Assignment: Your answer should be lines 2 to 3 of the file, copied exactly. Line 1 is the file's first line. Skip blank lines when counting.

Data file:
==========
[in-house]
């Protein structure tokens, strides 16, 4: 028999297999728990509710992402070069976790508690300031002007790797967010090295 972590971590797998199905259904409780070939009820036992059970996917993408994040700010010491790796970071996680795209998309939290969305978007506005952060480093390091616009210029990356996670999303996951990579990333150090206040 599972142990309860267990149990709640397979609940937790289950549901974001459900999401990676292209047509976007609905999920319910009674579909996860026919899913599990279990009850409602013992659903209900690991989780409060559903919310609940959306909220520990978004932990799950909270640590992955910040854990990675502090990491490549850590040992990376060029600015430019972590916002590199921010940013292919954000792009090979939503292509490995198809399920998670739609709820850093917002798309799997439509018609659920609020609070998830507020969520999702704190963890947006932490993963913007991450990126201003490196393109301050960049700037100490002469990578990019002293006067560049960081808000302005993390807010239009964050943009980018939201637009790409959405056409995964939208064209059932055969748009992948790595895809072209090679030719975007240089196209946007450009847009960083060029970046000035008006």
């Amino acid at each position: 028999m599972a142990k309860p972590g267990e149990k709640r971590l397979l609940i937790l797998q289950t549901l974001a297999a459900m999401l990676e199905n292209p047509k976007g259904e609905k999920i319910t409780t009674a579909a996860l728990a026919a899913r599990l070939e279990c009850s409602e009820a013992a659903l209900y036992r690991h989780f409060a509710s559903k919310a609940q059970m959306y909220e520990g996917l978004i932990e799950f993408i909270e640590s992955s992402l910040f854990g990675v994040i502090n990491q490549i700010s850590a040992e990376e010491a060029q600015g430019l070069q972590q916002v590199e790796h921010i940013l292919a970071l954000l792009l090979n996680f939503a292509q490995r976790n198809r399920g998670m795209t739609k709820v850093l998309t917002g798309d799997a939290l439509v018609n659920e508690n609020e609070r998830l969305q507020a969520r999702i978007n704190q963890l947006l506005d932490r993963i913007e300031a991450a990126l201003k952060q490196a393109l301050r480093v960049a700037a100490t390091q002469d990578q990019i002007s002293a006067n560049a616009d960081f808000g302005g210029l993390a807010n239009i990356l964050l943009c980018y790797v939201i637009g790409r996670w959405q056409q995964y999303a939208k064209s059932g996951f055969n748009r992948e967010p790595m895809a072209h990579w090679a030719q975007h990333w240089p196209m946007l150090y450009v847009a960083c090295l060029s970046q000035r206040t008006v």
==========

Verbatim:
């Protein structure tokens, strides 16, 4: 028999297999728990509710992402070069976790508690300031002007790797967010090295 972590971590797998199905259904409780070939009820036992059970996917993408994040700010010491790796970071996680795209998309939290969305978007506005952060480093390091616009210029990356996670999303996951990579990333150090206040 599972142990309860267990149990709640397979609940937790289950549901974001459900999401990676292209047509976007609905999920319910009674579909996860026919899913599990279990009850409602013992659903209900690991989780409060559903919310609940959306909220520990978004932990799950909270640590992955910040854990990675502090990491490549850590040992990376060029600015430019972590916002590199921010940013292919954000792009090979939503292509490995198809399920998670739609709820850093917002798309799997439509018609659920609020609070998830507020969520999702704190963890947006932490993963913007991450990126201003490196393109301050960049700037100490002469990578990019002293006067560049960081808000302005993390807010239009964050943009980018939201637009790409959405056409995964939208064209059932055969748009992948790595895809072209090679030719975007240089196209946007450009847009960083060029970046000035008006």
């Amino acid at each position: 028999m599972a142990k309860p972590g267990e149990k709640r971590l397979l609940i937790l797998q289950t549901l974001a297999a459900m999401l990676e199905n292209p047509k976007g259904e609905k999920i319910t409780t009674a579909a996860l728990a026919a899913r599990l070939e279990c009850s409602e009820a013992a659903l209900y036992r690991h989780f409060a509710s559903k919310a609940q059970m959306y909220e520990g996917l978004i932990e799950f993408i909270e640590s992955s992402l910040f854990g990675v994040i502090n990491q490549i700010s850590a040992e990376e010491a060029q600015g430019l070069q972590q916002v590199e790796h921010i940013l292919a970071l954000l792009l090979n996680f939503a292509q490995r976790n198809r399920g998670m795209t739609k709820v850093l998309t917002g798309d799997a939290l439509v018609n659920e508690n609020e609070r998830l969305q507020a969520r999702i978007n704190q963890l947006l506005d932490r993963i913007e300031a991450a990126l201003k952060q490196a393109l301050r480093v960049a700037a100490t390091q002469d990578q990019i002007s002293a006067n560049a616009d960081f808000g302005g210029l993390a807010n239009i990356l964050l943009c980018y790797v939201i637009g790409r996670w959405q056409q995964y999303a939208k064209s059932g996951f055969n748009r992948e967010p790595m895809a072209h990579w090679a030719q975007h990333w240089p196209m946007l150090y450009v847009a960083c090295l060029s970046q000035r206040t008006v």